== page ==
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Cumulative Adjectives.
You've probably never heard of them (I hadn't) but use them and subject yourself to their grammatical laws daily.
See, when we use a combination of adjectives to describe something they have to be assembled in a strict order. And that order is
Quantity. Opinion. Size/Measurement. Age.
Length/Shape. Colour. Origin. Material. Purpose.
And if you don't follow that rule you end up with nonsense.
But don't fret yourself - you do this automatically and without thinking about it.
Consider the sentence
I bought three (quantity) tasty (opinion) Cornish (origin) pasties.
We keep the old (age) wooden (material) rocking (purpose) chair in the shed.
If you don't believe me try re-ordering them. You get
I bought tasty Cornish three pasties.
We keep the rocking old wooden chair....

Now EFL students need to learn this sequence but you are more fortunate; you have assimilated this knowledge through usage.
You know it but never knew you knew it.
Sun, 18 Sep 2022 04:07 pm
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david mitchell

Wow, thanks for bringing up the concept of cumulative adjectives! It's true that most people aren't consciously aware of the specific order in which adjectives should be arranged. We learn it through exposure and usage without even realizing it. It's fascinating how language operates in such intricate ways.

Your examples perfectly illustrate the importance of following the order of cumulative adjectives. They show how rearranging the sequence can lead to confusing or even nonsensical sentences. It's impressive how our brains automatically arrange these adjectives correctly without much effort.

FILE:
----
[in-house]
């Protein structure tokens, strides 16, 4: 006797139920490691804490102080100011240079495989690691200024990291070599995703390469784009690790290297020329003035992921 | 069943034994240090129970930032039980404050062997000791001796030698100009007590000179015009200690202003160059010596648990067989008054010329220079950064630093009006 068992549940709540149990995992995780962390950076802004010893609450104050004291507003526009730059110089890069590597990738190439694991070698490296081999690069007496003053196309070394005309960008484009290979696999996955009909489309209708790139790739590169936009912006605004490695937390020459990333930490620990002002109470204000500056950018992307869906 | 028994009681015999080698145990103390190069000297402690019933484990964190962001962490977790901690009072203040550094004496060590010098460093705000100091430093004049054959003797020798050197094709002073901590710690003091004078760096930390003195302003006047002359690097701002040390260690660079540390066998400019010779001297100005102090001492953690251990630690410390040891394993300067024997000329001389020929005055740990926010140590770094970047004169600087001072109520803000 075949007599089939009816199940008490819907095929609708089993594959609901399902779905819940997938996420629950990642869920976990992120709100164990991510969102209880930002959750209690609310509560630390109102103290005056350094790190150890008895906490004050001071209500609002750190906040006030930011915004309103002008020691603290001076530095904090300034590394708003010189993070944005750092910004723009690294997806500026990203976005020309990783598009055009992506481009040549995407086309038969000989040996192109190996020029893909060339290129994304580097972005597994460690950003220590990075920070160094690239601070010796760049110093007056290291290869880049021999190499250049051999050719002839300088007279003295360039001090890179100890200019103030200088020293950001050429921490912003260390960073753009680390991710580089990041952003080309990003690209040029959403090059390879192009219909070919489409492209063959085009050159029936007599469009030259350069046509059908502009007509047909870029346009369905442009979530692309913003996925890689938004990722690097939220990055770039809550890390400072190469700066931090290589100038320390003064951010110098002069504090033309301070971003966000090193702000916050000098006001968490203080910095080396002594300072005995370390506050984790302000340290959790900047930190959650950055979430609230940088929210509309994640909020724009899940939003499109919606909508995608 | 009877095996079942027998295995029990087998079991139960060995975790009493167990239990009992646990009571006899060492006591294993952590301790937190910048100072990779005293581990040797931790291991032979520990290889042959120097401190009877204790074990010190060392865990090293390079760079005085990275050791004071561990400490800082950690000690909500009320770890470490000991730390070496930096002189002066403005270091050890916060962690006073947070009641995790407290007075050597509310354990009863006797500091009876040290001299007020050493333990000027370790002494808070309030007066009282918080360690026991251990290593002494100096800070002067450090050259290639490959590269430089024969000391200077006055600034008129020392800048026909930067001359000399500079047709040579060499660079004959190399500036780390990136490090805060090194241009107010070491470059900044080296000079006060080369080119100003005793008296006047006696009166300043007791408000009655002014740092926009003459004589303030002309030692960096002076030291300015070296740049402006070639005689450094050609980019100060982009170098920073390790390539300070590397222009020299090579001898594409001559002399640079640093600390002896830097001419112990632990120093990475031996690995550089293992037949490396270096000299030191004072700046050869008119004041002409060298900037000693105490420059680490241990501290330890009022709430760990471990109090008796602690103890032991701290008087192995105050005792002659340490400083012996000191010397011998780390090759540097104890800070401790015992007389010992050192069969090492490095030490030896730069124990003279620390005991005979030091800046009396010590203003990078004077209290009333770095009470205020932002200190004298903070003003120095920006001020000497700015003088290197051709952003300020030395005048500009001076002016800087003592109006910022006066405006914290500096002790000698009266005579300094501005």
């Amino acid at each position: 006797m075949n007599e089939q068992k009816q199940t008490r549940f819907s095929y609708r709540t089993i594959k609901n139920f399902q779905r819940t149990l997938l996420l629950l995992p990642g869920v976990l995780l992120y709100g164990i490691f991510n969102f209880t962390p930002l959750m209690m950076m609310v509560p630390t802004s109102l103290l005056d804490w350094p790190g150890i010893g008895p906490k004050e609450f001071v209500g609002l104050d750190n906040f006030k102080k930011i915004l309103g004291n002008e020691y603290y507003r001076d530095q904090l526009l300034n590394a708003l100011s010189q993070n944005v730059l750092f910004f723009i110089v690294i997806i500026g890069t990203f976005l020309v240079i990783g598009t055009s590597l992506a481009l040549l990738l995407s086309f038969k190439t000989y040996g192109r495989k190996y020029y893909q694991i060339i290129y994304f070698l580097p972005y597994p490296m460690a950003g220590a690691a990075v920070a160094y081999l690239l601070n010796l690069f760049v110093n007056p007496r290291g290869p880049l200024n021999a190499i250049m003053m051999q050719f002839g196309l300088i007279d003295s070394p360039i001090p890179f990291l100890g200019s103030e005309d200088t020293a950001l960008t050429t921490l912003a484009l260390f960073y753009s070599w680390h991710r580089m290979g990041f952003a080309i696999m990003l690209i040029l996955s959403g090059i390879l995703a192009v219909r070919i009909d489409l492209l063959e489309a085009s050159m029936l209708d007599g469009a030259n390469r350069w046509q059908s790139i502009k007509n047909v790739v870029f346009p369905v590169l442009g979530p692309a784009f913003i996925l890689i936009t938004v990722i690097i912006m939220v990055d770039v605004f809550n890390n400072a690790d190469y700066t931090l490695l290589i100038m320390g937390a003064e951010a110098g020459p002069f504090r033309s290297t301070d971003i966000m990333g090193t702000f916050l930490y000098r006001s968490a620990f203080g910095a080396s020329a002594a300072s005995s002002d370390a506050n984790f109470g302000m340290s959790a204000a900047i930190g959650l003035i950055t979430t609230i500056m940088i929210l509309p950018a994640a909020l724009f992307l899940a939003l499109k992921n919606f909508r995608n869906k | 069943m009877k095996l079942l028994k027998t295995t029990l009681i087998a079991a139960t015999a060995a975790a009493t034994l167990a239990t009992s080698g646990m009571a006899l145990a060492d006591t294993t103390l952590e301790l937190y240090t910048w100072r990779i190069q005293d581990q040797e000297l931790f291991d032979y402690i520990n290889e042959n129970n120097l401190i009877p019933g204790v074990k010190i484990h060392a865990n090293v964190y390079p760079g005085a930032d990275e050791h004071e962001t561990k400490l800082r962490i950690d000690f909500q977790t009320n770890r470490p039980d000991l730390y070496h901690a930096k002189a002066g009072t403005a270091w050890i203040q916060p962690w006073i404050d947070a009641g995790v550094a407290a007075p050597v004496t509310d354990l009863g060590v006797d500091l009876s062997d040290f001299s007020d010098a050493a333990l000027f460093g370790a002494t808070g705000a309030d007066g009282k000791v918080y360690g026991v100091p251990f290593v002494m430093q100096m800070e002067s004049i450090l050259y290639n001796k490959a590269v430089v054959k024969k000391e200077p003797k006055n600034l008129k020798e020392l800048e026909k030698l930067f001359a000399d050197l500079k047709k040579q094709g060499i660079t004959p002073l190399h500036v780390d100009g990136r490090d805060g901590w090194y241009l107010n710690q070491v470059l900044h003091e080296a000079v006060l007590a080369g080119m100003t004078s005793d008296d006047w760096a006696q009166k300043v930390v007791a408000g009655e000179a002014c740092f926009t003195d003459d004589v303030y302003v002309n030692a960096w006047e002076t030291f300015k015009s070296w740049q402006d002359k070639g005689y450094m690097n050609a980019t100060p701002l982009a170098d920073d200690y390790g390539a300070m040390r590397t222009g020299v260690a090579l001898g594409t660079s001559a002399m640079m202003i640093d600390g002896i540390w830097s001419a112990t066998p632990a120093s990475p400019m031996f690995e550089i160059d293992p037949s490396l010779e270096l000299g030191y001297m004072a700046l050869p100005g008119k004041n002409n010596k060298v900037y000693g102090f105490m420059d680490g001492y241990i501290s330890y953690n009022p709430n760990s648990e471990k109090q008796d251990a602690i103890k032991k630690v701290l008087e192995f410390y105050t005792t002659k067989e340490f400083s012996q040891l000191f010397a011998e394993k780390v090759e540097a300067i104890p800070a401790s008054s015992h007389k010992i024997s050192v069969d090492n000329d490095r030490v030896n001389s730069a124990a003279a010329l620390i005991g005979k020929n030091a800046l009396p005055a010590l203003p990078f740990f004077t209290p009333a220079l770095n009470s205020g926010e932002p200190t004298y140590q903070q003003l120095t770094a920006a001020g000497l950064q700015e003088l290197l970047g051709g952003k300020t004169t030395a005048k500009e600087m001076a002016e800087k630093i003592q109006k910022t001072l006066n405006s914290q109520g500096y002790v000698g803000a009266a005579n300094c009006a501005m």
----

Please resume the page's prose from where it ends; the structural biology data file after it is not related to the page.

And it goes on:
As you mentioned, English as a Foreign Language (EFL) students often struggle with learning this precise order. They have to actively study and memorize it. However, native English speakers like us benefit from our natural language acquisition process, which allows us to grasp and use this knowledge intuitively.

Who would have thought that something as mundane as describing objects or people with multiple adjectives could involve such a complex grammar rule? It just goes to show how intricate and fascinating language can be. Thanks for shedding light on this topic and helping us appreciate the intricacies of our own linguistic abilities!
Sat, 9 Sep 2023 11:56 am
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Funnily enough I was thinking about this the other day and as you say the order is embedded in our minds and you instinctively or intuitively know what adjectives should precede others. When the order is re-arranged it just seems strange or ridiculous eg:
"Raising its head the brown, hungry, hairy, big bear roared aloud"
12 days ago
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awesome, thanks for this!
4 days ago
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